Powering Up for Elysium
"The Torus was so difficult to get to a photorealistic stage that it nearly wrecked the morale of the animators," admits Blomkamp, a Vancouver Film School alum who provided early sketches of the vehicles and weaponry and initial Torus design. "You have to build that asset and decide every single pixel: What kind of foliage is it? Is there any wind? Which direction is the light coming from? How much atmosphere particulate is there? Are there any clouds? And if it doesn't look real, is it because of this choice or because of another choice?"
Mead, whose main contributions were the control room and briefing room, provided inspirational DNA such as the curvature of a line or the way that lines structurally bisect in a way that makes engineering sense.
There were 1,000 VFX shots overall, with Image Engine handling 70%. Other contributors included MPC (which contributed a digital version of a beautiful Bugatti shuttle), Method Studios (which handled a large data wall), ILM (which contributed a single flyover shot of future downtown LA) and The Embassy (which contributed a broad array of explosions).
However, Weta Workshop contributed significant designs, from the imposing Raven to early work on the droids. These were then redesigned and animated by Image Engine, shooting actors on set wearing gray suits as reference and then replaced in CG. "We took the animation process to a new iteration level whereby the droids were driven by the performance on set and fit the proportions of the actors," Walsh offers. "There was far less interpretation of movement than on District 9."
Meanwhile, the impressive Raven harkens back to such watershed vehicles as the Millennium Falcon. "They take on a personality in the film and Neill achieved something with the Raven that is an iconic bird of prey. The design contributes to that component. It's a former military machine that has been co-opted by mercenaries."
Weta's greatest contribution, though, was making the HULC armored suit that Damon comfortably wears to give him added strength. This required very little CG augmentation.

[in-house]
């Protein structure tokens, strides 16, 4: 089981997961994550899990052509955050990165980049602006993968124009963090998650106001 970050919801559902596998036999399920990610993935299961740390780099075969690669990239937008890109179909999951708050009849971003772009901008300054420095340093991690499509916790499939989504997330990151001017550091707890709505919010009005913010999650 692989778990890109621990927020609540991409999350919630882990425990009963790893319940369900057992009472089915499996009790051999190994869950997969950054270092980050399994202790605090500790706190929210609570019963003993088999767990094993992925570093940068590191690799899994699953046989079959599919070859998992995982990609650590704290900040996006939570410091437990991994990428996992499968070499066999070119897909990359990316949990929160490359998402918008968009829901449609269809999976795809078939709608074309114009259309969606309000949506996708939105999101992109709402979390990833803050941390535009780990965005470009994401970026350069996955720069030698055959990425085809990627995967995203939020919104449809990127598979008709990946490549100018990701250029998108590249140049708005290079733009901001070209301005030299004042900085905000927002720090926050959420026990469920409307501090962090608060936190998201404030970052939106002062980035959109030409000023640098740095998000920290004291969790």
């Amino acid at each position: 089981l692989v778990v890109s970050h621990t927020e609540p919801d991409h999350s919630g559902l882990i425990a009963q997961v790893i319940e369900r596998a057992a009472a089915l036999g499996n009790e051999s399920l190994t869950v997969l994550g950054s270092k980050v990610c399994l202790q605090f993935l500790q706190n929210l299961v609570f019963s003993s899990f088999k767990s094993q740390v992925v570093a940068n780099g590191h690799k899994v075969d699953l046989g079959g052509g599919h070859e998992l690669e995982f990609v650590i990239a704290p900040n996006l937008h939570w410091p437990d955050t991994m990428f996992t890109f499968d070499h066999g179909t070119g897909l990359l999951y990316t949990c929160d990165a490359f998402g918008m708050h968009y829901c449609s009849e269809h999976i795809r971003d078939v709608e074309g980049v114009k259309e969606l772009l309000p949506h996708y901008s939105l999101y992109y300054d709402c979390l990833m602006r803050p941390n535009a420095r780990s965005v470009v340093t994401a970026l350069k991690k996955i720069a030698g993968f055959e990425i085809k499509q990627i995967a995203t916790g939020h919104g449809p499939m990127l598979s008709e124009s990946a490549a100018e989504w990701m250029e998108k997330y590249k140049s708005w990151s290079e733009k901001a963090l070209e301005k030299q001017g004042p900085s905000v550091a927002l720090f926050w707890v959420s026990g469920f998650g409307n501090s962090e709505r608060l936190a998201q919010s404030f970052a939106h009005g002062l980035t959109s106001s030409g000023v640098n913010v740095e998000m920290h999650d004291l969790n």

The various assault vehicles were another key challenge for Image Engine. "What we did with a lot of the interaction of vehicles, and what was important to our process, was the use of real helicopters," Walsh insists. "Most times, the helicopters were used for staging and framing and interaction with the ground around them. It was important in terms of capturing something in camera that could support and enhance the reality of the scene and to match the lighting when replacing with a much larger vehicle. Some of the VFX shots are among the most convincing in the film, with effects animation involving dust swirls and other debris. This helped the continuity, and the vast majority of was done by Image Engine."
Even though Blomkamp says it was difficult balancing metaphor with sci-fi, he believes he found the right tone while saving $50 million on VFX (Elysium cost $100 million).
"I firmly believe that VFX can do anything, so now it's up to the filmmaker to come up with a concept, a story, and a world that people want to go see in a theater. And you need to execute them properly. So if it's something that requires giant resources, you need to do it in a way that makes fiscal sense."
Bill Desowitz is former senior editor of AWN and VFXWorld and the owner of Immersed in Movies (www.billdesowitz.com). He's also a columnist for Thompson on Hollywood at Indiewire and contributing editor of Animation Scoop at Indiewire. Desowitz is additionally the author of James Bond Unmasked (www.jamesbondunmasked.com), which chronicles the 50-year evolution of 007 on screen, featuring interviews with all six actors.